When suspension is granted, the authority of the Commission is, 49 U.S.C.A. § 15(7),
'to enter upon a hearing concerning the lawfulness of such rate * * * or practice; and pending such hearing and the decision thereon the commission, upon filing with such schedule and delivering to the carrier or carriers affected thereby a statement in writing of its reasons for such suspension, may from time to time suspend the operation of such schedule * * * but not for a longer period than seven months beyond the time when it would otherwise go into effect; and after full hearing, * * * the commission may make such order with reference thereto as would be proper in a proceeding initiated after it had become effective. * * *'
The remaining provisions of the paragraph are not presently applicable, except the concluding provision that after September 18, 1940 the burden of proof shall be upon the carrier who proposes the rate, etc., to show that the latter is just and reasonable.
The narrow question with which this court is called upon to deal, is whether the order of February 20, 1956 vacating the prior action of Division 2 in granting suspension, is in such form as to reveal by its terms that this particular action reflected the exercise of discretion based on sound reasoning.
In considering the criticism voiced by the plaintiff of that order, it has been suggested that no more is required as to the content of the second order than was deemed to be sufficient in the first; and since that has not been questioned, its apparent sufficiency would vindicate the order of reversal, in all essential respects.
Since the first order is not the subject matter of this decision, comment upon its terms is not invited, but it may be conceded as a matter of logic that both orders should stand or fall by the same test; it is also true however, that if the second order should reveal, as we think it should, the exercise of a discretion based on sound reasoning, it does not follow that because the first order may have been wanting in that respect, the second must be sanctioned for the sake of following a textually insufficient precedent.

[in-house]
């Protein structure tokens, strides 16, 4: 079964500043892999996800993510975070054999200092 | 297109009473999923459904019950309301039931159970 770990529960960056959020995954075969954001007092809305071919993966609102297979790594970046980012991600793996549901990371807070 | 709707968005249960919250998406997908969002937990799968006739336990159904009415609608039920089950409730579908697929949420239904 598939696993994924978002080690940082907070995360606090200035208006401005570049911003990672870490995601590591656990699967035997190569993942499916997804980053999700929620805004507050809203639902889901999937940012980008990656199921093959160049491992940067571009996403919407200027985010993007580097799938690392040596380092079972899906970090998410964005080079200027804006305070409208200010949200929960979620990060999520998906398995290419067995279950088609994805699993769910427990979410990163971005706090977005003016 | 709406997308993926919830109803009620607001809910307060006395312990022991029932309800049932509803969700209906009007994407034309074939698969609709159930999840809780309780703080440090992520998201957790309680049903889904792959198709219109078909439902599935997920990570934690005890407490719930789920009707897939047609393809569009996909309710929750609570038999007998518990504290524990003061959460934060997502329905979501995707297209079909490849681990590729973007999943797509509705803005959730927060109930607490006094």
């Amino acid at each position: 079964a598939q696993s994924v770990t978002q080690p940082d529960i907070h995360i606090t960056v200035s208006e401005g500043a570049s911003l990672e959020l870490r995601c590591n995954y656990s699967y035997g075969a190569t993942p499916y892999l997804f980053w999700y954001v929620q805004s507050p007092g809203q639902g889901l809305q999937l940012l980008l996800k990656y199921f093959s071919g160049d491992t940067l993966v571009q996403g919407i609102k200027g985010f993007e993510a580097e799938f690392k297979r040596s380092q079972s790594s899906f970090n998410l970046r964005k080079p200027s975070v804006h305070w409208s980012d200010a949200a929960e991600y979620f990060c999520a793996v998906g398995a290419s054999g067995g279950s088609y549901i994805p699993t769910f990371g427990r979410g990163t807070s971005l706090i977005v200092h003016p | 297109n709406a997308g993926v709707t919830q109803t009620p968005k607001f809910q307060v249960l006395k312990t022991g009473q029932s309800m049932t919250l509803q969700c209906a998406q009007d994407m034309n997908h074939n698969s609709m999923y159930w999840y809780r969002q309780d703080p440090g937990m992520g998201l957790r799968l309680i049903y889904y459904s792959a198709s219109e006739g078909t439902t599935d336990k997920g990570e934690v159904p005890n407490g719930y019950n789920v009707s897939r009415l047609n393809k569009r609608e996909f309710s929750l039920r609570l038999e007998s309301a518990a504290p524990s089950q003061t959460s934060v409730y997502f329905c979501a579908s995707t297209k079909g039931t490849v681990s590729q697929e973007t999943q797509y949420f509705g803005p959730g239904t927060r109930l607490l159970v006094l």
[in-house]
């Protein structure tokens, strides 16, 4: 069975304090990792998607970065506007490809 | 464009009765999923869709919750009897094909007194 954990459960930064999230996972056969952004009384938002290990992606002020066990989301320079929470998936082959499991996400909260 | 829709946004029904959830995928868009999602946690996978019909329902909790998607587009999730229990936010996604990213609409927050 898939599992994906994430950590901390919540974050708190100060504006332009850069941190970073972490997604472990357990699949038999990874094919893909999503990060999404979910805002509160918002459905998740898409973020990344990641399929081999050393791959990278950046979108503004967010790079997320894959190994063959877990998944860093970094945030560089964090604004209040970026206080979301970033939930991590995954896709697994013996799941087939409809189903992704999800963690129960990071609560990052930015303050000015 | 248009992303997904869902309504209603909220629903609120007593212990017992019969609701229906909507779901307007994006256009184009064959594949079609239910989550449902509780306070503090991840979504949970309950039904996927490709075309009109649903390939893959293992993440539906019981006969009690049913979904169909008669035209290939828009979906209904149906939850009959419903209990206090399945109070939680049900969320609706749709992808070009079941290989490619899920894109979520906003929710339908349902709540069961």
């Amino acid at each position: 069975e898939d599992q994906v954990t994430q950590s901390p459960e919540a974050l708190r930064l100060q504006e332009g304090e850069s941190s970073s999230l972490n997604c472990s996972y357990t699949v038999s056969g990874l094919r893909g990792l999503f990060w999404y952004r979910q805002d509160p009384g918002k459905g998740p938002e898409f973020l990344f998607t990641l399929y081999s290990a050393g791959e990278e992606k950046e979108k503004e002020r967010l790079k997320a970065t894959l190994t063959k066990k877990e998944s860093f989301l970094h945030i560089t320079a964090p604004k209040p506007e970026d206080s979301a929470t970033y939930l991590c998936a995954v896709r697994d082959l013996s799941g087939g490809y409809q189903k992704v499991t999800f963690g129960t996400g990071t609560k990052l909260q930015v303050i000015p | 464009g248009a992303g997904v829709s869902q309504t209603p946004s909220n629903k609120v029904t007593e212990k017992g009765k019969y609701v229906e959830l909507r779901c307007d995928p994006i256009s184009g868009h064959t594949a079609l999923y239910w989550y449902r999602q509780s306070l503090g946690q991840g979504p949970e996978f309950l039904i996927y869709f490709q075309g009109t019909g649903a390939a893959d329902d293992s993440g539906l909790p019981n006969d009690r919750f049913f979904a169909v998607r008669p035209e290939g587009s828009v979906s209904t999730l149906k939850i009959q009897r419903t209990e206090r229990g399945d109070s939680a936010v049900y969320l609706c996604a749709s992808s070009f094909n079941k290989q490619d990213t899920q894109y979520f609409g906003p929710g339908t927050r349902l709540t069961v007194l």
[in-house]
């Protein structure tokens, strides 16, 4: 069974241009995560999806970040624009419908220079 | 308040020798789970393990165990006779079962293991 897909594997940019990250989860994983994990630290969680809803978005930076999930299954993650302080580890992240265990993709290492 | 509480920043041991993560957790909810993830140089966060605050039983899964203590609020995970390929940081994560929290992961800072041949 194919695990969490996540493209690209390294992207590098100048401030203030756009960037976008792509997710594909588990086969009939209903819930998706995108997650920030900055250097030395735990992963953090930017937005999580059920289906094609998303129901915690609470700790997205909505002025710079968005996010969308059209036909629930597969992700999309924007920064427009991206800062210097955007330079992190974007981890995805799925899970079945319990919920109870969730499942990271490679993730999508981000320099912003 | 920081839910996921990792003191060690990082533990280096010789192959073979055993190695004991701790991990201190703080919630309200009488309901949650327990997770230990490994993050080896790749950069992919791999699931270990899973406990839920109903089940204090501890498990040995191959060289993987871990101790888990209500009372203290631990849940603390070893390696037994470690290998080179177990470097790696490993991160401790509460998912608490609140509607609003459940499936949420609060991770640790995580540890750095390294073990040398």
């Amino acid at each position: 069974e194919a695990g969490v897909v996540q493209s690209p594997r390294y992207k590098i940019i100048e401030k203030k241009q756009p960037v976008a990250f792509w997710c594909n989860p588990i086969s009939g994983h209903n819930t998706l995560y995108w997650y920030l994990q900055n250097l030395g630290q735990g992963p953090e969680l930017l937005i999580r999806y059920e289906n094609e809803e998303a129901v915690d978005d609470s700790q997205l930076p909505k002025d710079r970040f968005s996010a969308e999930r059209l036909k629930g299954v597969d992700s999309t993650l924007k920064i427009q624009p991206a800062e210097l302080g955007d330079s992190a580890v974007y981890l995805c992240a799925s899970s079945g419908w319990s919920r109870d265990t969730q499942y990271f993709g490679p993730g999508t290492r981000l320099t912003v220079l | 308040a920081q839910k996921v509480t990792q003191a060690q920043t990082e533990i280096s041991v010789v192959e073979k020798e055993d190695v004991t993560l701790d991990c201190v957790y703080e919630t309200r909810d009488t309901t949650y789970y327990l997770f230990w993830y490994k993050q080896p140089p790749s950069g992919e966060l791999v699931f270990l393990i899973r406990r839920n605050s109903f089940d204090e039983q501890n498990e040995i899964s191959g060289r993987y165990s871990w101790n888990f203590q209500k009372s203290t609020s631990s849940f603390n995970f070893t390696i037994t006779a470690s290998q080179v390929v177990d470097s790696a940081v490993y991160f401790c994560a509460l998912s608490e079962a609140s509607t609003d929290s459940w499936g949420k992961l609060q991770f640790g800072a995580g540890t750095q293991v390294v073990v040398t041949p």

Attention is thus drawn to the form in which the order of February 20, 1956 is cast, embodying a conclusion but not its basis; and in that connection also, to the amendatory or supplemental order which has been ascribed to March 1 without a definite date having been made to appear. The latter merely states the negative of the proposition affirmatively set forth in the orders of November 15 and 23 quoted above, and is therefore no more revealing than they are in respect to a disclosure of the reasoning processes or the factual bases supporting the order.
The requirements of adequate procedure in this case invite consideration of the entire situation as disclosed in the argument and briefs which have been submitted to the court, although many matters so presented cannot enter into the present disposition of this motion for summary judgment. Thus it appears that the railroads filing the schedules seem to assert that as carriers they are not actually extending their rails into the Borough of Queens; also that they are not required to obtain a certificate of necessity as motor carriers although what they propose to do involves the operation of trucks hauling trailers from Jersey City into the possible terminal area of the Borough of Queens. Thus there is presented a rather complex state of transportation affairs which clearly invokes the special knowledge and insight of the Commission.
The peculiar position of the Long Island Rail Road which has been described above, arising from legislation designed to ameliorate a precarious financial status, is also something of which both the court and the commission are aware; it is not hereby intimated that in considering matters of suspension the Commission would be expected to take into consideration the financially infirm condition of a given carrier, but since the Long Island Rail Road is operating today under a special state statute which needed the sanction of the Interstate Commerce Commission to become effective, it would seem that there was a special reason here present to induce the Commission to go on record more explicitly and informingly than it has, in entering the order complained of.